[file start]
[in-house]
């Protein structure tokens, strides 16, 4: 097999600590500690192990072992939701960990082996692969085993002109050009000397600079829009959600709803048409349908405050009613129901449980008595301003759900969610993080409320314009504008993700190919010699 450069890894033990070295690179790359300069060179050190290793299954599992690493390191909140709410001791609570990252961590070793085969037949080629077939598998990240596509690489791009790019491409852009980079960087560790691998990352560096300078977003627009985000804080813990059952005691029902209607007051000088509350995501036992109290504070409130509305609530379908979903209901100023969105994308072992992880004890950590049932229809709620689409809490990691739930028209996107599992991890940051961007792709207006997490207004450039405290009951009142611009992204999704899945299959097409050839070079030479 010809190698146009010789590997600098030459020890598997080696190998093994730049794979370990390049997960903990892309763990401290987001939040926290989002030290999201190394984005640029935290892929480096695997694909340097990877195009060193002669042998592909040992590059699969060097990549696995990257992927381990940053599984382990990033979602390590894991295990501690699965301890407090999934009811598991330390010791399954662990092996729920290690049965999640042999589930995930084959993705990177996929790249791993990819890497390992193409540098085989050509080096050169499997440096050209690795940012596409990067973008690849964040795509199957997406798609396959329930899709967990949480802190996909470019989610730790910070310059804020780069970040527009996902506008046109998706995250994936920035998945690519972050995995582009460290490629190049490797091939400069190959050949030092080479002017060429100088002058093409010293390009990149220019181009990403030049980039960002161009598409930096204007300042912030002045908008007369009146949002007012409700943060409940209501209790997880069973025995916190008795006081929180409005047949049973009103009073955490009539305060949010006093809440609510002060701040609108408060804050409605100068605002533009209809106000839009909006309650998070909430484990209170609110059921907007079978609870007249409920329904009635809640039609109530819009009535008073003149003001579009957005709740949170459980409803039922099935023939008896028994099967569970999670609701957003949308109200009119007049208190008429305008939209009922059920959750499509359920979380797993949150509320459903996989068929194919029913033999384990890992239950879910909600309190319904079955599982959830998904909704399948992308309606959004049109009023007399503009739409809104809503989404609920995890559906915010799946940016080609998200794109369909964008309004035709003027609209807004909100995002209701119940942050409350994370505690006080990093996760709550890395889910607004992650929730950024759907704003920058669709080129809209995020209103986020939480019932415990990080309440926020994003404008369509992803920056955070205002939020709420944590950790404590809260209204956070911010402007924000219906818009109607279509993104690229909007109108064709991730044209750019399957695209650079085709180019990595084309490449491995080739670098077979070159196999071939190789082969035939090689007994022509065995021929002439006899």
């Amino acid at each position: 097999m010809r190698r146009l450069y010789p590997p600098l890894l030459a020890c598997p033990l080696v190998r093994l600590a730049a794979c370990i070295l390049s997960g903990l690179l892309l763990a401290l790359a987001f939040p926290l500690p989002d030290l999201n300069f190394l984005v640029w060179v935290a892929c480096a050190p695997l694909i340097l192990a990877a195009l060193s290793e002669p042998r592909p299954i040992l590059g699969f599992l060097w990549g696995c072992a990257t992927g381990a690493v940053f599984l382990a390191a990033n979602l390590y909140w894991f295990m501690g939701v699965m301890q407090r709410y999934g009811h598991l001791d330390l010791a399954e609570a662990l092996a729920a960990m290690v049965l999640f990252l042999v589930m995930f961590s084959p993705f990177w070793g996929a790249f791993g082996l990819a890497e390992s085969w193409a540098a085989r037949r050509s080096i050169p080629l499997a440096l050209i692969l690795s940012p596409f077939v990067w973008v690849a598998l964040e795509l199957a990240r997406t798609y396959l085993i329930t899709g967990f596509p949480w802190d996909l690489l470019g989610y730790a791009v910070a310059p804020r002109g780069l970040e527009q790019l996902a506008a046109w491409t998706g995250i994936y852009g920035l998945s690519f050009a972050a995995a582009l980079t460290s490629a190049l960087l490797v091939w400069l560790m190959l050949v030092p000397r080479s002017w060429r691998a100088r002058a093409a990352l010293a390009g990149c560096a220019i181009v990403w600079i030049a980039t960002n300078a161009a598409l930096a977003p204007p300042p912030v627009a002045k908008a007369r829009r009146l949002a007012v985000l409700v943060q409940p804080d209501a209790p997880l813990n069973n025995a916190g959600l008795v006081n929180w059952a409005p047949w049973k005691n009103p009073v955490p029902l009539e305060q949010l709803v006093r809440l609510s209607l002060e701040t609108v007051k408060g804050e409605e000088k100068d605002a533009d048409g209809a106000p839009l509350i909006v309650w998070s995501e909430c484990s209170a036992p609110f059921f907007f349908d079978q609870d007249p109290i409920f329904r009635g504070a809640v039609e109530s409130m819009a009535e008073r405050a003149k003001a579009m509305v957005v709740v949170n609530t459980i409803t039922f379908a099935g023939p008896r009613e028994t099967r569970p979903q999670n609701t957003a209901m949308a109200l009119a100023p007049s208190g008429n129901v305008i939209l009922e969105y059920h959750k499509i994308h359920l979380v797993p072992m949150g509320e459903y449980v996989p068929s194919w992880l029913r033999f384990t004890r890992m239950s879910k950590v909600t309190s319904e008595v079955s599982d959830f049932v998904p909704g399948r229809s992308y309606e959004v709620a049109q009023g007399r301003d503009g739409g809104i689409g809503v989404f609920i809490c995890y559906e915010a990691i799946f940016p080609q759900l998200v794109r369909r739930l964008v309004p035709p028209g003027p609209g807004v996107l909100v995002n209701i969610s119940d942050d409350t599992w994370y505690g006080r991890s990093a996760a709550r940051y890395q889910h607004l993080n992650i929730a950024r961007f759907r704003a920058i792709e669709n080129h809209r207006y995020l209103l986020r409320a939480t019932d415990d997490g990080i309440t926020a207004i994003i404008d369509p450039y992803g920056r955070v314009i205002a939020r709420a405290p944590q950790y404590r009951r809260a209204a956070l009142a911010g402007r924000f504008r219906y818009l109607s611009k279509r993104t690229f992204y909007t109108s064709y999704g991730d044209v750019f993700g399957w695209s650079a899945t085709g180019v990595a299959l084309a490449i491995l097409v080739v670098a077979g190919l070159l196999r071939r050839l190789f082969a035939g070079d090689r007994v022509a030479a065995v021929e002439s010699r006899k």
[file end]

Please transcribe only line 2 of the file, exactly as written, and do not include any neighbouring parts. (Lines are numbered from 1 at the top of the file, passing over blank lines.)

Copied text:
């Protein structure tokens, strides 16, 4: 097999600590500690192990072992939701960990082996692969085993002109050009000397600079829009959600709803048409349908405050009613129901449980008595301003759900969610993080409320314009504008993700190919010699 450069890894033990070295690179790359300069060179050190290793299954599992690493390191909140709410001791609570990252961590070793085969037949080629077939598998990240596509690489791009790019491409852009980079960087560790691998990352560096300078977003627009985000804080813990059952005691029902209607007051000088509350995501036992109290504070409130509305609530379908979903209901100023969105994308072992992880004890950590049932229809709620689409809490990691739930028209996107599992991890940051961007792709207006997490207004450039405290009951009142611009992204999704899945299959097409050839070079030479 010809190698146009010789590997600098030459020890598997080696190998093994730049794979370990390049997960903990892309763990401290987001939040926290989002030290999201190394984005640029935290892929480096695997694909340097990877195009060193002669042998592909040992590059699969060097990549696995990257992927381990940053599984382990990033979602390590894991295990501690699965301890407090999934009811598991330390010791399954662990092996729920290690049965999640042999589930995930084959993705990177996929790249791993990819890497390992193409540098085989050509080096050169499997440096050209690795940012596409990067973008690849964040795509199957997406798609396959329930899709967990949480802190996909470019989610730790910070310059804020780069970040527009996902506008046109998706995250994936920035998945690519972050995995582009460290490629190049490797091939400069190959050949030092080479002017060429100088002058093409010293390009990149220019181009990403030049980039960002161009598409930096204007300042912030002045908008007369009146949002007012409700943060409940209501209790997880069973025995916190008795006081929180409005047949049973009103009073955490009539305060949010006093809440609510002060701040609108408060804050409605100068605002533009209809106000839009909006309650998070909430484990209170609110059921907007079978609870007249409920329904009635809640039609109530819009009535008073003149003001579009957005709740949170459980409803039922099935023939008896028994099967569970999670609701957003949308109200009119007049208190008429305008939209009922059920959750499509359920979380797993949150509320459903996989068929194919029913033999384990890992239950879910909600309190319904079955599982959830998904909704399948992308309606959004049109009023007399503009739409809104809503989404609920995890559906915010799946940016080609998200794109369909964008309004035709003027609209807004909100995002209701119940942050409350994370505690006080990093996760709550890395889910607004992650929730950024759907704003920058669709080129809209995020209103986020939480019932415990990080309440926020994003404008369509992803920056955070205002939020709420944590950790404590809260209204956070911010402007924000219906818009109607279509993104690229909007109108064709991730044209750019399957695209650079085709180019990595084309490449491995080739670098077979070159196999071939190789082969035939090689007994022509065995021929002439006899």